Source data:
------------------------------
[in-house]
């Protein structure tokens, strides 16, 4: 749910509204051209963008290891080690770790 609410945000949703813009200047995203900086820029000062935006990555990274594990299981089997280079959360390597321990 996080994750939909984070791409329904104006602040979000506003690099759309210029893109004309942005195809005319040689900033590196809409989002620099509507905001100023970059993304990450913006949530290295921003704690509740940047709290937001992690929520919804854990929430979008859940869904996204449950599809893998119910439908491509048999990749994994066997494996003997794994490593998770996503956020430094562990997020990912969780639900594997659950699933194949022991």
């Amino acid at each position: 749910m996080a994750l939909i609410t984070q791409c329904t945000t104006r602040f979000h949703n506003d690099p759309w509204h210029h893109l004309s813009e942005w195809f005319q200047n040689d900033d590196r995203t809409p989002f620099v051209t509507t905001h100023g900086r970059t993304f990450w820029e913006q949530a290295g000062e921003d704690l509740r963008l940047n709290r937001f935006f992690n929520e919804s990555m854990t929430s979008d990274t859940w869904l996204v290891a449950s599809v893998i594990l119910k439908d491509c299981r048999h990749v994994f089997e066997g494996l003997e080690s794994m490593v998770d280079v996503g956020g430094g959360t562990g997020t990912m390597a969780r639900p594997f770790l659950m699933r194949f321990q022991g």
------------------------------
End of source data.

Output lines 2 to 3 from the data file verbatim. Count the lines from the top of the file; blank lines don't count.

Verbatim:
């Protein structure tokens, strides 16, 4: 749910509204051209963008290891080690770790 609410945000949703813009200047995203900086820029000062935006990555990274594990299981089997280079959360390597321990 996080994750939909984070791409329904104006602040979000506003690099759309210029893109004309942005195809005319040689900033590196809409989002620099509507905001100023970059993304990450913006949530290295921003704690509740940047709290937001992690929520919804854990929430979008859940869904996204449950599809893998119910439908491509048999990749994994066997494996003997794994490593998770996503956020430094562990997020990912969780639900594997659950699933194949022991």
């Amino acid at each position: 749910m996080a994750l939909i609410t984070q791409c329904t945000t104006r602040f979000h949703n506003d690099p759309w509204h210029h893109l004309s813009e942005w195809f005319q200047n040689d900033d590196r995203t809409p989002f620099v051209t509507t905001h100023g900086r970059t993304f990450w820029e913006q949530a290295g000062e921003d704690l509740r963008l940047n709290r937001f935006f992690n929520e919804s990555m854990t929430s979008d990274t859940w869904l996204v290891a449950s599809v893998i594990l119910k439908d491509c299981r048999h990749v994994f089997e066997g494996l003997e080690s794994m490593v998770d280079v996503g956020g430094g959360t562990g997020t990912m390597a969780r639900p594997f770790l659950m699933r194949f321990q022991g």